UPDATE: Hafner will have his knee scoped tomorrow and is expected to miss 4-6 weeks, the Indians announced.
Travis Hafner has missed the past six games with a sore right knee and this morning the Indians placed him on the disabled list, calling up left-hander Scott Barnes from Triple-A to fill his roster spot.
Hafner has been able to swing a bat despite the injury, but even the limited amount of running required for a designated hitter is too much, forcing him to the disabled list for the sixth time in four seasons.
It’s a shame too, because Hafner remains a productive player throughout all the health problems. He hadn’t hit for a good batting average, the 35-year-old has six homers and the ninth-most walks in the league on the way to an OPS above .800 for the ninth time in 10 full seasons.
It’s unclear who’ll see most of the DH action with Hafner out, as so far the Indians have used six different players there in the six games he missed.
Yankees’ special advisor and former outfielder Hideki Matsui expects to help the club “convince or recruit” Japanese two-way star Shohei Otani, according to a report from MLB.com’s Deesha Thosar. The Yankees are currently viewed as the favorites to sign Otani, though there still figures to be plenty of competition for his services when he finally becomes eligible to enter Major League Baseball.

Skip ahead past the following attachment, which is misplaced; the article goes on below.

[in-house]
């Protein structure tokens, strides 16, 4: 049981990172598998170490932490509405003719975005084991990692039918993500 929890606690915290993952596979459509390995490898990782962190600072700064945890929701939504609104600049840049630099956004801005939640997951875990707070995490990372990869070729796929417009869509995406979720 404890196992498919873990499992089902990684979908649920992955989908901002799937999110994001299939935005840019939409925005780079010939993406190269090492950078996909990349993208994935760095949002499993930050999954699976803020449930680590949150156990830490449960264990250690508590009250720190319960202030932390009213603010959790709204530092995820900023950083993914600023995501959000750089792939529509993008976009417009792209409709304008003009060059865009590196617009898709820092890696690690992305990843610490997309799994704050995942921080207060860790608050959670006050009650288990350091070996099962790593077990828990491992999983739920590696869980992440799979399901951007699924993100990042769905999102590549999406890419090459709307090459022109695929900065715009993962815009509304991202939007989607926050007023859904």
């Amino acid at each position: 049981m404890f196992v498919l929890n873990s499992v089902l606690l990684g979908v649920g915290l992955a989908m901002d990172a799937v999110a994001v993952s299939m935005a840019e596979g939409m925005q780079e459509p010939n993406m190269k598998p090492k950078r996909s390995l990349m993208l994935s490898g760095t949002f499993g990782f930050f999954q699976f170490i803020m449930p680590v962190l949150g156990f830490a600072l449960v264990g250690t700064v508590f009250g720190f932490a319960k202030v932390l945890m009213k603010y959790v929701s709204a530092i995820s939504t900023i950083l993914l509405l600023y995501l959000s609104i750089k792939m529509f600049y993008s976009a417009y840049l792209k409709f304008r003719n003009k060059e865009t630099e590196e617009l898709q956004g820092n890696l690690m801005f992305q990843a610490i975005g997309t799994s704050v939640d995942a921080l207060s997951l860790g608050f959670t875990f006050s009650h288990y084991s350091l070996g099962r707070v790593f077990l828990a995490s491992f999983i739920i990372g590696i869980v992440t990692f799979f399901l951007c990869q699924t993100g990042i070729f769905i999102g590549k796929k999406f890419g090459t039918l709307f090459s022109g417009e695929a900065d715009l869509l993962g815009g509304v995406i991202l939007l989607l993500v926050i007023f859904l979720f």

Matsui also told Thosar that while he hasn’t seen a player find success as a hybrid pitcher/slugger in the majors, he’s taken notice of Otani’s success in both areas. “He’s done well in Japan, so as a baseball fan I’m looking forward to how he’s going to do here in the Majors and in the U.S.,” Matsui said, later adding, “If [pitching and hitting is] something he wants to do, and the team wants it, then why not?”
Neither the Yankees nor any other suitor should be too concerned with Otani’s ability to translate his .332 batting average and 3.20 ERA to MLB — at least, not just yet. There are still a few roadblocks in his path to the major leagues, most notably the lack of approval from the Players Association. Per FanRag Sports’ Jon Heyman, the union doesn’t want to sign off on an agreement that would give the Nippon Ham Fighters a $20 million posting fee in exchange for Otani’s services. According to the posting system rules, Otani himself would be eligible to receive no more than a $4 million signing bonus.
The good news in all of this? The union agreed to reach a final decision by Monday, November 21, so there’s still a chance Major League Baseball will see the talented two-way player bring his unique skillset to the field in 2018.